Ref file codecs
by Tim Silva on May 6, 2010 at 5:37:18 pm
I'm having an issue with reference file codecs. After an edit, I generate a reference file. I'm trying to get that file read on a Digital Rapids workstation to flip the file to multiple formats. While QT on that station has no trouble reading the files no matter what the format, it seems the Stream software will only read the file if the codec is DV.
I notice when I generate the ref files, sometimes the codecs are listed as DV, sometimes they're Animation, sometimes they're 601n. Do we have any control over that? How can I always make them DV?
Re: Ref file codecs by Susi Feinbein on May 17, 2010 at 6:28:00 am
"Reference" means these are not self-encoded Files. Reference files are sort of a container for the "original" media files. Open a reference file in QT player, press cmd-j, click on the "Ressources"-Tab. Now you'll see all the associated files. Therefore the codec listed by a mediaplayer like QT Player is not the codec of the reference file but the codec of the (first?) associated file.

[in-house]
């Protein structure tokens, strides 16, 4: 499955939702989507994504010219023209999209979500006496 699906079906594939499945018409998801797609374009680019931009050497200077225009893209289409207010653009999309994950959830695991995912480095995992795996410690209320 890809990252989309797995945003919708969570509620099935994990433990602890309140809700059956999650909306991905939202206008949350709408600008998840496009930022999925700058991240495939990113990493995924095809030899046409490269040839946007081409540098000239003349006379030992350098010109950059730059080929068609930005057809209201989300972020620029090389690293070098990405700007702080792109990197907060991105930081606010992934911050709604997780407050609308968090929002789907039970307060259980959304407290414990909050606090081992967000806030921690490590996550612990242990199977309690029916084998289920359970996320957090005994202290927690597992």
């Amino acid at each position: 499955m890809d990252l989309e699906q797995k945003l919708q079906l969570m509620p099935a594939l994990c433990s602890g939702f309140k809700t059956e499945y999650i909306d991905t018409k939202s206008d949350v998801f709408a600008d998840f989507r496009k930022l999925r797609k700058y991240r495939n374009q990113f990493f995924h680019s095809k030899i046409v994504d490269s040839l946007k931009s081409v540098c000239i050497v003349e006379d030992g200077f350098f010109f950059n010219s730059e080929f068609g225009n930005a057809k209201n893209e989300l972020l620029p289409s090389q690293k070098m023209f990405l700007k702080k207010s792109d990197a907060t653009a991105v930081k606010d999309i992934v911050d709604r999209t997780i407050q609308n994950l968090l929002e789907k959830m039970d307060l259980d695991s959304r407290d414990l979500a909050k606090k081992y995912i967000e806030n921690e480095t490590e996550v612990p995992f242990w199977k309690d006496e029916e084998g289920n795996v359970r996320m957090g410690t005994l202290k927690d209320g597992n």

Given that M100 can mix different codecs, reference files generated by M100 can also contain different codecs. If you want a file with a specific codec:
1. use only one codec for capturing and rendering. And export "by-reference"
2. choose a codec of your choice in M100-codec-settings and export "self-contained"
Re: Ref file codecs by Floh Peters on May 17, 2010 at 9:13:04 am
[Susi Feinbein]"2. choose a codec of your choice in M100-codec-settings and export "self-contained""
Self-contained files can contain - like by reference files - mixed codecs, since they are pretty similar. While a by reference file refers back to the original media files, a self contained export copies (data-wise) the parts from the referring quicktimes into a single file, but without recompression. It keeps the original compression of your source files and copies the used parts into a new QuickTime file.
The only way to make sure your exported file contains only one codec is to do a Quicktime export, using a codec of your choice. Luckily this is pretty fast these days.